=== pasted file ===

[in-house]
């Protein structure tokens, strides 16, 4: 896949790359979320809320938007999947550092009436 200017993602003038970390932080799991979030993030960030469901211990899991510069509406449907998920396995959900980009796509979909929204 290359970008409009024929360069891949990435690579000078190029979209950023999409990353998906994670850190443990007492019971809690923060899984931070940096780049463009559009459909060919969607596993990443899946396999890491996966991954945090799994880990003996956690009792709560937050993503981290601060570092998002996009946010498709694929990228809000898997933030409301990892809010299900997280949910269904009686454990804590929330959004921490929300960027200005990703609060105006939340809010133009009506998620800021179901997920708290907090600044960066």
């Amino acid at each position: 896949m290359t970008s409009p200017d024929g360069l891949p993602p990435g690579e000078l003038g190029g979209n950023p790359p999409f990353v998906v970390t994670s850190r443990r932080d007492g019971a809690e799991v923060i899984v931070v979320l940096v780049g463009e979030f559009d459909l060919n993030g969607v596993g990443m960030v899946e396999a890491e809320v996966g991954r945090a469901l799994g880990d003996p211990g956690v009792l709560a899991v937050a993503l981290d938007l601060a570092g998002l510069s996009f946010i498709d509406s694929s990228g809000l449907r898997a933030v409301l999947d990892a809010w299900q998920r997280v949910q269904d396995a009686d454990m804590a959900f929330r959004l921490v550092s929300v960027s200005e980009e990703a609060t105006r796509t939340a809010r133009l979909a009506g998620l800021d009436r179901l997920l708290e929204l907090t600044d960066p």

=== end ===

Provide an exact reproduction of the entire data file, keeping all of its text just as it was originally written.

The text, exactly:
[in-house]
């Protein structure tokens, strides 16, 4: 896949790359979320809320938007999947550092009436 200017993602003038970390932080799991979030993030960030469901211990899991510069509406449907998920396995959900980009796509979909929204 290359970008409009024929360069891949990435690579000078190029979209950023999409990353998906994670850190443990007492019971809690923060899984931070940096780049463009559009459909060919969607596993990443899946396999890491996966991954945090799994880990003996956690009792709560937050993503981290601060570092998002996009946010498709694929990228809000898997933030409301990892809010299900997280949910269904009686454990804590929330959004921490929300960027200005990703609060105006939340809010133009009506998620800021179901997920708290907090600044960066």
């Amino acid at each position: 896949m290359t970008s409009p200017d024929g360069l891949p993602p990435g690579e000078l003038g190029g979209n950023p790359p999409f990353v998906v970390t994670s850190r443990r932080d007492g019971a809690e799991v923060i899984v931070v979320l940096v780049g463009e979030f559009d459909l060919n993030g969607v596993g990443m960030v899946e396999a890491e809320v996966g991954r945090a469901l799994g880990d003996p211990g956690v009792l709560a899991v937050a993503l981290d938007l601060a570092g998002l510069s996009f946010i498709d509406s694929s990228g809000l449907r898997a933030v409301l999947d990892a809010w299900q998920r997280v949910q269904d396995a009686d454990m804590a959900f929330r959004l921490v550092s929300v960027s200005e980009e990703a609060t105006r796509t939340a809010r133009l979909a009506g998620l800021d009436r179901l997920l708290e929204l907090t600044d960066p």